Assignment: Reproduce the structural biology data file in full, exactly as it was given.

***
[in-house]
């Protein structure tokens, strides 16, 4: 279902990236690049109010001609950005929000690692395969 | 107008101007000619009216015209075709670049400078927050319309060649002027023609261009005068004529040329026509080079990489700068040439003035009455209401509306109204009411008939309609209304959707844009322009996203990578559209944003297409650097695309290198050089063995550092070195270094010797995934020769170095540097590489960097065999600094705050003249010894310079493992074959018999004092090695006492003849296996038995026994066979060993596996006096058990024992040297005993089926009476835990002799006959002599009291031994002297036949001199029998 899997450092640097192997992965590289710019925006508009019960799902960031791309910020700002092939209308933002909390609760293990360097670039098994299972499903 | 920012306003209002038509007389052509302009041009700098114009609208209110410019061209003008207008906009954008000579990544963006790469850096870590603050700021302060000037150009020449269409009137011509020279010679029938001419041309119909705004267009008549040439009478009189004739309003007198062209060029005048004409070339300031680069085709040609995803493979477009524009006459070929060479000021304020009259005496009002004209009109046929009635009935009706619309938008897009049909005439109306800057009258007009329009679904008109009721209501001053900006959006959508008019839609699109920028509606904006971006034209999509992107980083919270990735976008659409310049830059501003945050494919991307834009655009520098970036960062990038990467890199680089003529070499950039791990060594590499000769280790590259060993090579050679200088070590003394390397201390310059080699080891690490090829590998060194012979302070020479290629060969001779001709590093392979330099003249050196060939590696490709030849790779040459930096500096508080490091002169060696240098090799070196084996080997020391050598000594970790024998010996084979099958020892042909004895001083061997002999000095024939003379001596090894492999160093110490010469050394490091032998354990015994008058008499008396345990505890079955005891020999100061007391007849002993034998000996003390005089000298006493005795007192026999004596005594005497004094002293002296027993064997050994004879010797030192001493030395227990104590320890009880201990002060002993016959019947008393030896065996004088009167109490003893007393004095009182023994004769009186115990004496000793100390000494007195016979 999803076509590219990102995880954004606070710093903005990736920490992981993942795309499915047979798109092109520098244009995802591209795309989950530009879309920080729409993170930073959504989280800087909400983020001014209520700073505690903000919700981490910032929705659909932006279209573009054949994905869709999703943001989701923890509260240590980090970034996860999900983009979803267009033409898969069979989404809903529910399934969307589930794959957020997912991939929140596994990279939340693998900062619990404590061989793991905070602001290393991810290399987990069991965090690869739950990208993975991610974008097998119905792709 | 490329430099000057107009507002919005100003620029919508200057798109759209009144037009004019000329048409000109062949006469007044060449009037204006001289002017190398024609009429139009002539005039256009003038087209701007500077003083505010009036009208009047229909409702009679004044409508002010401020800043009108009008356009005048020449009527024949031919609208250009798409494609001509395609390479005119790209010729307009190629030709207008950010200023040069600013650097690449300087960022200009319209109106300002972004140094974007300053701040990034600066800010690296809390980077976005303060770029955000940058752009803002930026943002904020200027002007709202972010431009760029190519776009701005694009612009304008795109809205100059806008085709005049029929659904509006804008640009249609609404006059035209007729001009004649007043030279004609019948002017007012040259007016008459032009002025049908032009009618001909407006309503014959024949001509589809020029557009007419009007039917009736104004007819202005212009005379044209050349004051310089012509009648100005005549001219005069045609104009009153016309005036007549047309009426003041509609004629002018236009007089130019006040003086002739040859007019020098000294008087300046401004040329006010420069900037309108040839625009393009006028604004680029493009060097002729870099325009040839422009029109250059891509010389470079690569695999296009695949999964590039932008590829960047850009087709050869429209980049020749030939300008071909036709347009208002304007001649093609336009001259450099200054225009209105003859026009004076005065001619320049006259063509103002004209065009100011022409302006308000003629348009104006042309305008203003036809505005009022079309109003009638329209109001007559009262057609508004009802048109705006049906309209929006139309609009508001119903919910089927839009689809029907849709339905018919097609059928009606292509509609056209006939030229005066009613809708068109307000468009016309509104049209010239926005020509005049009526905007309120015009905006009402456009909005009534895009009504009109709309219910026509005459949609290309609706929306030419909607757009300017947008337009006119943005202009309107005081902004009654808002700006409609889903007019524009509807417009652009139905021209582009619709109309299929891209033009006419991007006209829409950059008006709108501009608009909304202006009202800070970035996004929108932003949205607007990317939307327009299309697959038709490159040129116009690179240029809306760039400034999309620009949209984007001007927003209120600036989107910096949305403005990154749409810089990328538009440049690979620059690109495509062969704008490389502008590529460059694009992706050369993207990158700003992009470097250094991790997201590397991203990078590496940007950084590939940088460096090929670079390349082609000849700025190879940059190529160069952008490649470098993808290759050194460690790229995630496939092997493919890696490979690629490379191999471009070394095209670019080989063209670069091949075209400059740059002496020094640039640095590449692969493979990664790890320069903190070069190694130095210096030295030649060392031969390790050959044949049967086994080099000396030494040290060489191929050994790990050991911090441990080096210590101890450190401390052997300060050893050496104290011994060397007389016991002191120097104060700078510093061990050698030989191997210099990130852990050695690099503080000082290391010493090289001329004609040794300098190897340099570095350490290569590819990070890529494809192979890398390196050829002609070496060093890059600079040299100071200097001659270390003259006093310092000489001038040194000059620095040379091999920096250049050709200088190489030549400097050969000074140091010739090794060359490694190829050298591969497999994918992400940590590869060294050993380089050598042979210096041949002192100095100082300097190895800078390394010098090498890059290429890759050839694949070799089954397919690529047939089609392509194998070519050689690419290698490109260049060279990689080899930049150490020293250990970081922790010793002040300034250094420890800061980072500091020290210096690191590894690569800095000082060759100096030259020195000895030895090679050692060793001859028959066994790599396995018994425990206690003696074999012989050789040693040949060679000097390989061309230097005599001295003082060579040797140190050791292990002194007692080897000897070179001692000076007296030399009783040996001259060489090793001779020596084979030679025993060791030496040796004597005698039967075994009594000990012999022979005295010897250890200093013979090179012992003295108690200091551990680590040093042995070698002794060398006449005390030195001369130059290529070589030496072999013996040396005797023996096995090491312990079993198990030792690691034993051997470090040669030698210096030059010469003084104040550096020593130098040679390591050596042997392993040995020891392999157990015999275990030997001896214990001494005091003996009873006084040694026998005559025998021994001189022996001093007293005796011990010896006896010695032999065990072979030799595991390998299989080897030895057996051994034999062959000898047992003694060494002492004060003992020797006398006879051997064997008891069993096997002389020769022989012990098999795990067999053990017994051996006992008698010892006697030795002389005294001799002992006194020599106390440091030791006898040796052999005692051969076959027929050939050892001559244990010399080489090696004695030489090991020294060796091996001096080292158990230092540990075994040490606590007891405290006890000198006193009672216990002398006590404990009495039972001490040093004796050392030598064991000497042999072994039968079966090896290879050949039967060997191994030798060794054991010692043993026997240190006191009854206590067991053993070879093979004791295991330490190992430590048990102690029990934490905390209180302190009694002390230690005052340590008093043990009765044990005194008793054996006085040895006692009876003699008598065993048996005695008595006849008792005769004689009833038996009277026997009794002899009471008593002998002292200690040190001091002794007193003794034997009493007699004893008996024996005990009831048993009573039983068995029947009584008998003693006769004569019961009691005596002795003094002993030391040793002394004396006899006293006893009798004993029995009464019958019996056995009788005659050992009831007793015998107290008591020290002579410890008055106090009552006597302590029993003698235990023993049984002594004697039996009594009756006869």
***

[in-house]
């Protein structure tokens, strides 16, 4: 279902990236690049109010001609950005929000690692395969 | 107008101007000619009216015209075709670049400078927050319309060649002027023609261009005068004529040329026509080079990489700068040439003035009455209401509306109204009411008939309609209304959707844009322009996203990578559209944003297409650097695309290198050089063995550092070195270094010797995934020769170095540097590489960097065999600094705050003249010894310079493992074959018999004092090695006492003849296996038995026994066979060993596996006096058990024992040297005993089926009476835990002799006959002599009291031994002297036949001199029998 899997450092640097192997992965590289710019925006508009019960799902960031791309910020700002092939209308933002909390609760293990360097670039098994299972499903 | 920012306003209002038509007389052509302009041009700098114009609208209110410019061209003008207008906009954008000579990544963006790469850096870590603050700021302060000037150009020449269409009137011509020279010679029938001419041309119909705004267009008549040439009478009189004739309003007198062209060029005048004409070339300031680069085709040609995803493979477009524009006459070929060479000021304020009259005496009002004209009109046929009635009935009706619309938008897009049909005439109306800057009258007009329009679904008109009721209501001053900006959006959508008019839609699109920028509606904006971006034209999509992107980083919270990735976008659409310049830059501003945050494919991307834009655009520098970036960062990038990467890199680089003529070499950039791990060594590499000769280790590259060993090579050679200088070590003394390397201390310059080699080891690490090829590998060194012979302070020479290629060969001779001709590093392979330099003249050196060939590696490709030849790779040459930096500096508080490091002169060696240098090799070196084996080997020391050598000594970790024998010996084979099958020892042909004895001083061997002999000095024939003379001596090894492999160093110490010469050394490091032998354990015994008058008499008396345990505890079955005891020999100061007391007849002993034998000996003390005089000298006493005795007192026999004596005594005497004094002293002296027993064997050994004879010797030192001493030395227990104590320890009880201990002060002993016959019947008393030896065996004088009167109490003893007393004095009182023994004769009186115990004496000793100390000494007195016979 999803076509590219990102995880954004606070710093903005990736920490992981993942795309499915047979798109092109520098244009995802591209795309989950530009879309920080729409993170930073959504989280800087909400983020001014209520700073505690903000919700981490910032929705659909932006279209573009054949994905869709999703943001989701923890509260240590980090970034996860999900983009979803267009033409898969069979989404809903529910399934969307589930794959957020997912991939929140596994990279939340693998900062619990404590061989793991905070602001290393991810290399987990069991965090690869739950990208993975991610974008097998119905792709 | 490329430099000057107009507002919005100003620029919508200057798109759209009144037009004019000329048409000109062949006469007044060449009037204006001289002017190398024609009429139009002539005039256009003038087209701007500077003083505010009036009208009047229909409702009679004044409508002010401020800043009108009008356009005048020449009527024949031919609208250009798409494609001509395609390479005119790209010729307009190629030709207008950010200023040069600013650097690449300087960022200009319209109106300002972004140094974007300053701040990034600066800010690296809390980077976005303060770029955000940058752009803002930026943002904020200027002007709202972010431009760029190519776009701005694009612009304008795109809205100059806008085709005049029929659904509006804008640009249609609404006059035209007729001009004649007043030279004609019948002017007012040259007016008459032009002025049908032009009618001909407006309503014959024949001509589809020029557009007419009007039917009736104004007819202005212009005379044209050349004051310089012509009648100005005549001219005069045609104009009153016309005036007549047309009426003041509609004629002018236009007089130019006040003086002739040859007019020098000294008087300046401004040329006010420069900037309108040839625009393009006028604004680029493009060097002729870099325009040839422009029109250059891509010389470079690569695999296009695949999964590039932008590829960047850009087709050869429209980049020749030939300008071909036709347009208002304007001649093609336009001259450099200054225009209105003859026009004076005065001619320049006259063509103002004209065009100011022409302006308000003629348009104006042309305008203003036809505005009022079309109003009638329209109001007559009262057609508004009802048109705006049906309209929006139309609009508001119903919910089927839009689809029907849709339905018919097609059928009606292509509609056209006939030229005066009613809708068109307000468009016309509104049209010239926005020509005049009526905007309120015009905006009402456009909005009534895009009504009109709309219910026509005459949609290309609706929306030419909607757009300017947008337009006119943005202009309107005081902004009654808002700006409609889903007019524009509807417009652009139905021209582009619709109309299929891209033009006419991007006209829409950059008006709108501009608009909304202006009202800070970035996004929108932003949205607007990317939307327009299309697959038709490159040129116009690179240029809306760039400034999309620009949209984007001007927003209120600036989107910096949305403005990154749409810089990328538009440049690979620059690109495509062969704008490389502008590529460059694009992706050369993207990158700003992009470097250094991790997201590397991203990078590496940007950084590939940088460096090929670079390349082609000849700025190879940059190529160069952008490649470098993808290759050194460690790229995630496939092997493919890696490979690629490379191999471009070394095209670019080989063209670069091949075209400059740059002496020094640039640095590449692969493979990664790890320069903190070069190694130095210096030295030649060392031969390790050959044949049967086994080099000396030494040290060489191929050994790990050991911090441990080096210590101890450190401390052997300060050893050496104290011994060397007389016991002191120097104060700078510093061990050698030989191997210099990130852990050695690099503080000082290391010493090289001329004609040794300098190897340099570095350490290569590819990070890529494809192979890398390196050829002609070496060093890059600079040299100071200097001659270390003259006093310092000489001038040194000059620095040379091999920096250049050709200088190489030549400097050969000074140091010739090794060359490694190829050298591969497999994918992400940590590869060294050993380089050598042979210096041949002192100095100082300097190895800078390394010098090498890059290429890759050839694949070799089954397919690529047939089609392509194998070519050689690419290698490109260049060279990689080899930049150490020293250990970081922790010793002040300034250094420890800061980072500091020290210096690191590894690569800095000082060759100096030259020195000895030895090679050692060793001859028959066994790599396995018994425990206690003696074999012989050789040693040949060679000097390989061309230097005599001295003082060579040797140190050791292990002194007692080897000897070179001692000076007296030399009783040996001259060489090793001779020596084979030679025993060791030496040796004597005698039967075994009594000990012999022979005295010897250890200093013979090179012992003295108690200091551990680590040093042995070698002794060398006449005390030195001369130059290529070589030496072999013996040396005797023996096995090491312990079993198990030792690691034993051997470090040669030698210096030059010469003084104040550096020593130098040679390591050596042997392993040995020891392999157990015999275990030997001896214990001494005091003996009873006084040694026998005559025998021994001189022996001093007293005796011990010896006896010695032999065990072979030799595991390998299989080897030895057996051994034999062959000898047992003694060494002492004060003992020797006398006879051997064997008891069993096997002389020769022989012990098999795990067999053990017994051996006992008698010892006697030795002389005294001799002992006194020599106390440091030791006898040796052999005692051969076959027929050939050892001559244990010399080489090696004695030489090991020294060796091996001096080292158990230092540990075994040490606590007891405290006890000198006193009672216990002398006590404990009495039972001490040093004796050392030598064991000497042999072994039968079966090896290879050949039967060997191994030798060794054991010692043993026997240190006191009854206590067991053993070879093979004791295991330490190992430590048990102690029990934490905390209180302190009694002390230690005052340590008093043990009765044990005194008793054996006085040895006692009876003699008598065993048996005695008595006849008792005769004689009833038996009277026997009794002899009471008593002998002292200690040190001091002794007193003794034997009493007699004893008996024996005990009831048993009573039983068995029947009584008998003693006769004569019961009691005596002795003094002993030391040793002394004396006899006293006893009798004993029995009464019958019996056995009788005659050992009831007793015998107290008591020290002579410890008055106090009552006597302590029993003698235990023993049984002594004697039996009594009756006869």